The Federal Bureau of Investigation defines white collar crimes as financial crimes with fraud or deceit at their core. In other words, the term “white collar crime” refers to a whole category of crimes where someone fraudulently obtains the personal financial property of someone else for the purpose of enhancing his or her own financial position, or that of family members or friends, at the expense of the victim.
Specific white collar crimes for which you can face either state or federal charges include the following:
- Identity theft
- Money laundering
- Ponzi schemes
- Intellectual property theft
- Health care fraud
RICO crimes, i.e., those prosecuted under the Racketeer Influenced and Corrupt Organizations Act, and various types of mortgage and banking fraud constitute additional white collar crimes.
History of term
Edwin Sutherland, a prominent 20th century sociologist, first coined the term “white collar crime” during the 1930s. Per his definition, it consisted of a “crime committed by a person of respectability and high social status in the course of their occupation.”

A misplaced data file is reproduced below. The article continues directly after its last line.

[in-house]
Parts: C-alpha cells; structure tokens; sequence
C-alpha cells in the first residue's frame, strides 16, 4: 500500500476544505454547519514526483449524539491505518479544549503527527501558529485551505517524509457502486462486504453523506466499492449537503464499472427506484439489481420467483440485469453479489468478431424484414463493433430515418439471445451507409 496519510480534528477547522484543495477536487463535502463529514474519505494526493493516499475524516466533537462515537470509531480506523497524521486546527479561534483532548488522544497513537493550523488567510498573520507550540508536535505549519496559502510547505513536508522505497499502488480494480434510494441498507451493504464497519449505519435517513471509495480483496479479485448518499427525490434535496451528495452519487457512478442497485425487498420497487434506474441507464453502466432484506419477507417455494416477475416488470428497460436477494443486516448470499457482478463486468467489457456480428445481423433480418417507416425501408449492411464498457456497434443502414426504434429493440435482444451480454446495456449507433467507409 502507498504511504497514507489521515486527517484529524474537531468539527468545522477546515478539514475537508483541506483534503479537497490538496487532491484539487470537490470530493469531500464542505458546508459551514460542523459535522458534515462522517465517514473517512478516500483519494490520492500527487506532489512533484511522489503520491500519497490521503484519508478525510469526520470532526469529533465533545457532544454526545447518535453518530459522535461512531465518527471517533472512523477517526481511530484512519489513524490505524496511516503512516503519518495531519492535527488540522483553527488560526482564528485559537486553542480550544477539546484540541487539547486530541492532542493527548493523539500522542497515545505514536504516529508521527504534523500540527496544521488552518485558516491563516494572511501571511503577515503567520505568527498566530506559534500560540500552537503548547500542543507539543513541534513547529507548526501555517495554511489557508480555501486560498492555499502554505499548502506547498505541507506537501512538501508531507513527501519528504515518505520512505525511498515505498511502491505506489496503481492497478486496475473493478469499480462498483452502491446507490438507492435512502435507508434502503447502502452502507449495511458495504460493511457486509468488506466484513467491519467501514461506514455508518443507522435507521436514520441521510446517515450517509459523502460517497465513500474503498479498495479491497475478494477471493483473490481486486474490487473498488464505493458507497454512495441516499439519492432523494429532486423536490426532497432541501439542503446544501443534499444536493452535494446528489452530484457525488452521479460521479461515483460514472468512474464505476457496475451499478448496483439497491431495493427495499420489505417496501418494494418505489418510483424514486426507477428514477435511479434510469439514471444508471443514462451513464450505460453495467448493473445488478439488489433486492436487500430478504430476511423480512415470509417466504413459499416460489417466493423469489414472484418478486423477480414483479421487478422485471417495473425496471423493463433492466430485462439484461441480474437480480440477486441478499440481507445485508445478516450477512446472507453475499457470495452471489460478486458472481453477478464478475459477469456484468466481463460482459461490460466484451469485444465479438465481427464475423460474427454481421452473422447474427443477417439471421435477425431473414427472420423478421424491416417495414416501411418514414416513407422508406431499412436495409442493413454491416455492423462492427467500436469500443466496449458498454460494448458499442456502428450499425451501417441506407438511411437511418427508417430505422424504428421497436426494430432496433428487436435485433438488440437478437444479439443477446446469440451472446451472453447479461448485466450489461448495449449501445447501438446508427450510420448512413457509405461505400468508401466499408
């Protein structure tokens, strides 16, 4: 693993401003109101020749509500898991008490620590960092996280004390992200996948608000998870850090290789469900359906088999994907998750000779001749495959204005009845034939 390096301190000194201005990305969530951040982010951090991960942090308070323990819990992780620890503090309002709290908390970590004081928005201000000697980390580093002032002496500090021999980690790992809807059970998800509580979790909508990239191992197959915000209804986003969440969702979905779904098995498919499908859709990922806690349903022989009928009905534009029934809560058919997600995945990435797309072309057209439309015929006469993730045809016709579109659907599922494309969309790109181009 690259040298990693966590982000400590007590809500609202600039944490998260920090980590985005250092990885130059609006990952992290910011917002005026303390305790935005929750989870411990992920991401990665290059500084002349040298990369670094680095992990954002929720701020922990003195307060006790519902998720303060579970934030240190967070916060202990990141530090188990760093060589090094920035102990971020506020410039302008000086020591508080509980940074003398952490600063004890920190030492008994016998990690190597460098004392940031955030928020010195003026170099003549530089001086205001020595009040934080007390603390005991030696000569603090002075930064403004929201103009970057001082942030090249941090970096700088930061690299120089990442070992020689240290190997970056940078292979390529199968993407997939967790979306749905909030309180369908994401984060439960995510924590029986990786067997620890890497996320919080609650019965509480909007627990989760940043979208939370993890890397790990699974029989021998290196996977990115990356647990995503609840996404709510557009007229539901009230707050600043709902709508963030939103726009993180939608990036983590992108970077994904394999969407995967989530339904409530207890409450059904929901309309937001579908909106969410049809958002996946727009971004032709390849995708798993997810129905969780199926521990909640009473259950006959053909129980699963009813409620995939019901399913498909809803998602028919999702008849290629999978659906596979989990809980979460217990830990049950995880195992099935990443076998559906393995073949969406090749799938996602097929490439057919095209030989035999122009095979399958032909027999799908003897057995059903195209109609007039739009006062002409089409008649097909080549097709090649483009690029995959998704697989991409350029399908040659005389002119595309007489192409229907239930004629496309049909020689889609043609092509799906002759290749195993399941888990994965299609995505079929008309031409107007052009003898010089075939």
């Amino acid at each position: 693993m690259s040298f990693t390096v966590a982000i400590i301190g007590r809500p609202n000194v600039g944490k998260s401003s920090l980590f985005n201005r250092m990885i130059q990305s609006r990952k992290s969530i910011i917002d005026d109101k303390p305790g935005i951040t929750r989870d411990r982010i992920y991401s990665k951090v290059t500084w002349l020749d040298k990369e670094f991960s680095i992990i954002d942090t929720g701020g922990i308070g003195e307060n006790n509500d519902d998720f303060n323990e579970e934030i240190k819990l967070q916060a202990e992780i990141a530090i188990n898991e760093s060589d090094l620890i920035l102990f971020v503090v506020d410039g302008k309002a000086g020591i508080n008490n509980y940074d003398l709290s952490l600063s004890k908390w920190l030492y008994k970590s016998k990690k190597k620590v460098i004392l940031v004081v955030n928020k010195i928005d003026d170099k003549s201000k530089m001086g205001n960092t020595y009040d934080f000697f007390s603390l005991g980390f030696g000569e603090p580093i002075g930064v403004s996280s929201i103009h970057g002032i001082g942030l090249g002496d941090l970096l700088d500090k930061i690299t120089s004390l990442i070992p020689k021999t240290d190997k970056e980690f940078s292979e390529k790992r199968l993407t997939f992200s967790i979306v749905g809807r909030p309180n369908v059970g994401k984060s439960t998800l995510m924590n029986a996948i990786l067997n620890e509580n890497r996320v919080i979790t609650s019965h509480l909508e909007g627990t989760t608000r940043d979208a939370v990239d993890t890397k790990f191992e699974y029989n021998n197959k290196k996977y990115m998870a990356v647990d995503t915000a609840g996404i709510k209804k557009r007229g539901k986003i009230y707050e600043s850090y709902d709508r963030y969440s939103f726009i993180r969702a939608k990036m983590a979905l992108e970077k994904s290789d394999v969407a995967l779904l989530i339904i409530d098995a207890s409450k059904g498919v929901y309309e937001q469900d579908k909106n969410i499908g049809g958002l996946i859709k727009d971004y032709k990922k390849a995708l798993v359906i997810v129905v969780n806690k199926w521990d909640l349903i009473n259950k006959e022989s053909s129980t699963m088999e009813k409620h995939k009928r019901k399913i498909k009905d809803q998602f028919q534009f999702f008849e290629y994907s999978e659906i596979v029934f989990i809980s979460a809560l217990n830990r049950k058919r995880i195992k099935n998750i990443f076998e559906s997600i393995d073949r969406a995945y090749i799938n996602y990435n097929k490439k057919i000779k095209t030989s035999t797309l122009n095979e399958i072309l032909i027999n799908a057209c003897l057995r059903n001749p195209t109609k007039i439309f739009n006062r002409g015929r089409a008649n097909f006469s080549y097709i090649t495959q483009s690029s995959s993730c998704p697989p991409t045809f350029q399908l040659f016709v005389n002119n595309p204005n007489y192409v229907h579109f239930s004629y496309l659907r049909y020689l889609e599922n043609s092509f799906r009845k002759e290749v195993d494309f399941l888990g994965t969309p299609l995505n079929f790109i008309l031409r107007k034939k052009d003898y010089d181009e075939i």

Keep in mind that the term reflected the corporate dress code of the time. Top-level executives and stock brokers, those most likely to be in a position of trust on the part of their respective clients, invariably wore dark business suits and white shirts to work. Hence, “white collar.”
Regardless of the type of business garb you wear today, if charged with a white collar crime, you can expect to face several charges, not simply one. Why? Because prosecutors like to cover as many bases as possible when they charge you. Statistics show that if the jury acquits you of one charge, they may well convict you of one or more of the other charges.